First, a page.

Engraved deep in the Black Sea, the Crimean peninsula is a place with rich and ancient history. It joins Russia in 1783 by the will of Empress Catherine the Great, who declares it as Russian in perpetuity.

In 1956, the Soviet leader Nikita Hruschov "gives away" the peninsula to Ukraine, but after a referendum held on the 16th of March, 2014, Crimea joins the Russian Federation.
The multicultural nature of the peninsula is palpable everywhere. Crossroads of cultures and conquests in Crimea have left their mark- Greeks, Armenians, Tatars, Jews, Bulgarians, Venetians, Genoese, Germans, Russians, Ukrainians and other nomadic people. They have coexisted for centuries all together, no matter their ethnicity or their religion. This left its imprint everywhere - in spiritual life, culture, architecture...There is something else - besides the old houses, that have preserved the Black Sea style,traces of socialism are prominent as well - red stars, massive monuments, sculptures of Lenin...
In Crimea the spiritual life does not stop, and culture is invariably present in people's lives - through poetry, music, theater...The peninsula has always been a center, a sacred place for Russian cultural figures. Regarding which one of its biggest attractions speaks out-

The House of Anton Chekhov in Yalta

In 1898, on medical advice, the great Russian writer decided to settle in the coastal town with his wife, mother and sister. He built a house with a loft, which his contemporaries called "White Dacha". In its large yard the author of "The Cherry Orchard" planted cherry trees, pines, olives, magnolias and other exotic plants. In the "White Dacha" he met Tolstoy, Gorky, Rachmaninov and other big names from the cultural and intellectual elite of Russia. Within he wrote the plays "Three Sisters" and "The Cherry Orchard"; and the novels "The Lady with the Dog", "The Bishop", "The Betrothed" and others.
Today, the house-museum of A.P.Chekhov is known as the initiator and organizer of the international scientific conferences "Readings of Chekhov in Yalta". And as for us, when visiting the house, we had the chance to meet with old Mrs. Alla Khalilo, a close friend of the writer's sister - Maria Pavlovna, and official representative of the museum. She told us about the woman's last wish for the house to become part of the Russian State Library "Leninka" because it really is a great cultural heritage.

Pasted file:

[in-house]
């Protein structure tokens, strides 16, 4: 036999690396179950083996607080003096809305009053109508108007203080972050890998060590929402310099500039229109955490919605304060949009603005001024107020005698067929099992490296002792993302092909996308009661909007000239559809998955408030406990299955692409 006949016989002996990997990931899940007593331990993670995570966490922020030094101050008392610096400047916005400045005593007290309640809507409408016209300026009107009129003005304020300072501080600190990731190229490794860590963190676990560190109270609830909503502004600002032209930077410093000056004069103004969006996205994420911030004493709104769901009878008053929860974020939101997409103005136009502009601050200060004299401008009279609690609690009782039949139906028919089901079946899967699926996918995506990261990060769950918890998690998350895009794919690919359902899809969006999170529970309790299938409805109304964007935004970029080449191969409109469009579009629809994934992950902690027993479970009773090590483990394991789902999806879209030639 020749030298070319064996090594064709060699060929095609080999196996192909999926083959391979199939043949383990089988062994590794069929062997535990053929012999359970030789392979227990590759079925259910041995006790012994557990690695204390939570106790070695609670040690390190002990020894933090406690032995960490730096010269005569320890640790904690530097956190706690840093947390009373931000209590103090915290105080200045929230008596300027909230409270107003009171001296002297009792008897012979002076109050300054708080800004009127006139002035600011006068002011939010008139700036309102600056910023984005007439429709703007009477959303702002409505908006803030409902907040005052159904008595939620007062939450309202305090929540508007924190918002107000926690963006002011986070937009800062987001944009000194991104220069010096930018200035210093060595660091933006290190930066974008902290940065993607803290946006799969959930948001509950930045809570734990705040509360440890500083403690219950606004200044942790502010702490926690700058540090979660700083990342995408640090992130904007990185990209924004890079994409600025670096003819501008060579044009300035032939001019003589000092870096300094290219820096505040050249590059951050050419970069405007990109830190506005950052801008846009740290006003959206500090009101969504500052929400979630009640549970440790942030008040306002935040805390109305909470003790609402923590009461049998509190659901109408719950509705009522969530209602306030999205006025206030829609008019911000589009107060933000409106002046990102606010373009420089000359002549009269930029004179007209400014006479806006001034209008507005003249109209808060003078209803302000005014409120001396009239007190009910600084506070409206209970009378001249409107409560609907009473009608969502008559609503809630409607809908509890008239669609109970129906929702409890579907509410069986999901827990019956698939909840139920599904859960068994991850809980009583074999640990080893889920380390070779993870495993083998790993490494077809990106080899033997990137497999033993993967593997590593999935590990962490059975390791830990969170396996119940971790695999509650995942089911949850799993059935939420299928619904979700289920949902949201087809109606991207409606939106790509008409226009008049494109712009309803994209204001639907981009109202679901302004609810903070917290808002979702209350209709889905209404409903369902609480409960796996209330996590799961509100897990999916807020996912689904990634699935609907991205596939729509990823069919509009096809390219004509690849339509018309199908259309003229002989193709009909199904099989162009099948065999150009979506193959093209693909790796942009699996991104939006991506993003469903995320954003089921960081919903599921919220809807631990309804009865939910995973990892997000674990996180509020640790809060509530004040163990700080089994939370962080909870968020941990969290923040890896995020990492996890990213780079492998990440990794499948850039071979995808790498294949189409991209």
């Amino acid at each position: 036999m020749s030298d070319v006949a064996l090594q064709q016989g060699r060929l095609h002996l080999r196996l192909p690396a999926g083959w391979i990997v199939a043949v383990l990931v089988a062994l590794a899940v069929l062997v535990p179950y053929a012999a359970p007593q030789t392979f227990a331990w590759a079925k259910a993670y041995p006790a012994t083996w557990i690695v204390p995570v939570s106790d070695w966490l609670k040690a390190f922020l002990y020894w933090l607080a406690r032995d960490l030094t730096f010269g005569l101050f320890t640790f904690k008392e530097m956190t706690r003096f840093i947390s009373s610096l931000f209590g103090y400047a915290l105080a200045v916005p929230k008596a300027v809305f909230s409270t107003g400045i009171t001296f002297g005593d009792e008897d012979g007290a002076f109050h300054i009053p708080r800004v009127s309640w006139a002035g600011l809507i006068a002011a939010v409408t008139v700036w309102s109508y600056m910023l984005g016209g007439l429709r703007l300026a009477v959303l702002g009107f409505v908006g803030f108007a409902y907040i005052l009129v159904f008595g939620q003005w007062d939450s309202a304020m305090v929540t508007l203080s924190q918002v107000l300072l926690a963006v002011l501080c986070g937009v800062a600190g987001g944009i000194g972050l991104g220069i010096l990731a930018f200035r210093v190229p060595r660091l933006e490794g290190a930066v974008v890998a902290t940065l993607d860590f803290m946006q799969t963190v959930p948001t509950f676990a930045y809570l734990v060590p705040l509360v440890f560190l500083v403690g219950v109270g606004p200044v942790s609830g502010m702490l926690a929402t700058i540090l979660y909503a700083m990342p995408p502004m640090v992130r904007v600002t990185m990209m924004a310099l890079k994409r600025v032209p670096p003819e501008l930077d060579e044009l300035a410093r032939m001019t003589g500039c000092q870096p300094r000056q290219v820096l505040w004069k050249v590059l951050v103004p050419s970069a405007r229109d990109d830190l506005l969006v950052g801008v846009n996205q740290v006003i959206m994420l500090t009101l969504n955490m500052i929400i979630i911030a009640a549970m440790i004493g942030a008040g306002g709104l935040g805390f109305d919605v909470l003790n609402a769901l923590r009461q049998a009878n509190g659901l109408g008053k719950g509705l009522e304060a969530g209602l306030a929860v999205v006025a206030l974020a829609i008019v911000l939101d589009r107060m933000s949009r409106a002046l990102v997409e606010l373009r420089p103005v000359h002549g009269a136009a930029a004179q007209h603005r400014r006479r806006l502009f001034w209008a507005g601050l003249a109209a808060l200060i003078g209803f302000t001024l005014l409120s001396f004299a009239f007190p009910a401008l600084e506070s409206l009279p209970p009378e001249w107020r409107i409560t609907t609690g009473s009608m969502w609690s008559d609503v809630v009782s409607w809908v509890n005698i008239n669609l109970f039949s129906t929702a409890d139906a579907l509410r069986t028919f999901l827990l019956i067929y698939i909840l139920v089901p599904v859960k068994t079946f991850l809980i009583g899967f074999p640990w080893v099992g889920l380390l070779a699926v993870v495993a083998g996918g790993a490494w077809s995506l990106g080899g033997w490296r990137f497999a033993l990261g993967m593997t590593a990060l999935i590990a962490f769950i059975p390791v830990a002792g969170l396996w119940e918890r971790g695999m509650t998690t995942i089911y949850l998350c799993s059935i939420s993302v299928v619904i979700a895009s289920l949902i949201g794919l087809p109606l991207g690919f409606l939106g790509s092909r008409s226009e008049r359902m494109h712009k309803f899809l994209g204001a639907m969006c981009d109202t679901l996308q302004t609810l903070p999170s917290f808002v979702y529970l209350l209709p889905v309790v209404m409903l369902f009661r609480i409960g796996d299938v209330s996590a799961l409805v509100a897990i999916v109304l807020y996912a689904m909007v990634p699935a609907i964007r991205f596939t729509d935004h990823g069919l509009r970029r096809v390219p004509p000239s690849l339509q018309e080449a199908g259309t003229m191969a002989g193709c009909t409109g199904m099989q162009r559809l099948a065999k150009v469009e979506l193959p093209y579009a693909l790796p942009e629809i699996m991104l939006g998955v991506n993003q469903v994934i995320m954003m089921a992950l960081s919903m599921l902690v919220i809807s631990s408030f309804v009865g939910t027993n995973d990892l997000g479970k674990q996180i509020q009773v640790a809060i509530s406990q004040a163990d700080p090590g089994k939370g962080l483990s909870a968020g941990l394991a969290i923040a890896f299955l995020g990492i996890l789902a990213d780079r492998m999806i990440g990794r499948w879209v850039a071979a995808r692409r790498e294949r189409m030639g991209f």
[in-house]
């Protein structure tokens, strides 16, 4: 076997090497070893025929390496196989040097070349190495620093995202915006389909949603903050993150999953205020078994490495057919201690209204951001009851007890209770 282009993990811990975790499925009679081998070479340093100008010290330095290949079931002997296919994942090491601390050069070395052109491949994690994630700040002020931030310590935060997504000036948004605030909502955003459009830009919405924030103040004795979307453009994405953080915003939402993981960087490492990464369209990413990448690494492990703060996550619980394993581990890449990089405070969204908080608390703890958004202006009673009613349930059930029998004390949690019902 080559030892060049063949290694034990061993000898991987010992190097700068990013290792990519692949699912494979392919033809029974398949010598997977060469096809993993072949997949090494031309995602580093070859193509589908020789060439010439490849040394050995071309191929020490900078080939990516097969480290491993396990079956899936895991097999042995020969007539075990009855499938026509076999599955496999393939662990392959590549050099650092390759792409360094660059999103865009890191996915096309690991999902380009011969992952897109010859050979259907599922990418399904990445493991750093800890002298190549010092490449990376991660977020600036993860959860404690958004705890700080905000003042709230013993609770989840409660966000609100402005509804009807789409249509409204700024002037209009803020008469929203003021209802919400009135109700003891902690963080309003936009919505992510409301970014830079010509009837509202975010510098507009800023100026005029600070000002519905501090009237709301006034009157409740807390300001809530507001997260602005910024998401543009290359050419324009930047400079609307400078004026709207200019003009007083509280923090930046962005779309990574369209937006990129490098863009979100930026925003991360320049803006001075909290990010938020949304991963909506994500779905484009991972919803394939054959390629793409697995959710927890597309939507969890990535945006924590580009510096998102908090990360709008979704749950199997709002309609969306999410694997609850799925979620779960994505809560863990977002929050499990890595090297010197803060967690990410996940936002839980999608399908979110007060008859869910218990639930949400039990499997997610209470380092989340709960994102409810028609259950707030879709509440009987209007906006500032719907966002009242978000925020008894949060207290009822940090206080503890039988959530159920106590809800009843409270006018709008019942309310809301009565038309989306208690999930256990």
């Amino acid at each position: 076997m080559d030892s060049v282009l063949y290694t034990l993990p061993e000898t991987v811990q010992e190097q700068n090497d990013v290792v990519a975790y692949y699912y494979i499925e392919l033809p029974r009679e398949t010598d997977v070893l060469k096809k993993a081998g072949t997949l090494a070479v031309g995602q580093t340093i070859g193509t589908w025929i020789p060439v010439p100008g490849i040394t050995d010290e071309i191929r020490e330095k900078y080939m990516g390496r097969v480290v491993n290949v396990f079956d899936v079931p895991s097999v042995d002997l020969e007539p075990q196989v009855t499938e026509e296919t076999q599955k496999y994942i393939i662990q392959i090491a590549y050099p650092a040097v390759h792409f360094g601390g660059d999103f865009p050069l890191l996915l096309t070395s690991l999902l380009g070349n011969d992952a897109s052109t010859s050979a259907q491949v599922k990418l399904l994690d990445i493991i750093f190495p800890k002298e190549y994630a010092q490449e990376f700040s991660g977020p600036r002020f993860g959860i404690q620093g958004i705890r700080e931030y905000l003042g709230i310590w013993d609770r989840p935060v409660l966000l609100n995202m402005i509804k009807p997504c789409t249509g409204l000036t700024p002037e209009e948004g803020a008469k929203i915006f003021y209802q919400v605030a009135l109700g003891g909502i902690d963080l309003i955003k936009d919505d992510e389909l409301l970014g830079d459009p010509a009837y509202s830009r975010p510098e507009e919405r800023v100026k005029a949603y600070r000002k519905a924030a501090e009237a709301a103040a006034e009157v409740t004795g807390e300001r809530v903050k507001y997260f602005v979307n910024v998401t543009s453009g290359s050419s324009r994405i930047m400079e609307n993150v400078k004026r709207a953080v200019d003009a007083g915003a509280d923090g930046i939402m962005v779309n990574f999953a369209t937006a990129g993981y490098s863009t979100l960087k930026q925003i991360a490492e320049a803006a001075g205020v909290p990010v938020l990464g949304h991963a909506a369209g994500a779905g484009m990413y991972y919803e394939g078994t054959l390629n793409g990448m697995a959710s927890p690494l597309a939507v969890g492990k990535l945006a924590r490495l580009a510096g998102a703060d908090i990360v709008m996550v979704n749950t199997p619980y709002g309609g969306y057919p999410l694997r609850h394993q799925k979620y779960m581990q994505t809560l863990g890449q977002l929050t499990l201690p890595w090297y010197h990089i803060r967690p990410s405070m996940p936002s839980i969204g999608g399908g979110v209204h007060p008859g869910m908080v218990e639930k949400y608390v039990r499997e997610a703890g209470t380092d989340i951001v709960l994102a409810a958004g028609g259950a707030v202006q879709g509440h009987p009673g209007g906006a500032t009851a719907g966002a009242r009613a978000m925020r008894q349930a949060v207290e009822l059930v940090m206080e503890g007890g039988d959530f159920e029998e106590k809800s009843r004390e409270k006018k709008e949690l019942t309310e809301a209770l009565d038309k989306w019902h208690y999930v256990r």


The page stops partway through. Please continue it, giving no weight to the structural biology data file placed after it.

Outside, on the seaside alley, life flows calmly. Street musicians play, passers-by stop to listen... Tourists get photographed amid the crashing waves on the pier. Sitting on small tables, travel agents advertise boat trips around the peninsula. One of them sailed from Yalta to

the famous castle "Swallow's Nest"

About 15 minutes later we landed on its little port. The beautiful historical and architectural monument was built in Neo-Gothic style in the early 19th century. Perched on a 40-meters-high white cliff above the sea- this fairytale castle is emblematic of Crimea. While climbing the stairs leading to it, you can meet men, offering tourists to take pictures with exotic animals - as part of the tourist attraction. The castle itself is closed; it can be only seen from the outside. The view, however, to the endless Black Sea horizon that opens before us, leaves us breathless.
On the way back we pass through the famous

Livadia Palace

Here, at the end of World War II, in February 1945, was conducted the historic Yalta conference. It gathered the leaders of the anti-Hitler coalition countries - the US, Britain and the Soviet Union. There, Franklin Roosevelt, Winston Churchill and Joseph Stalin discussed the reconstruction of Europe after the devastating war. There they plotted the new world order and divided the spheres of influence on European countries. A few years later the Cold War between the outlined by them camps began. The conference in Yalta remains in history as an event with conflicting results.

Historical Memorial Museum "35th battery of Sevastopol"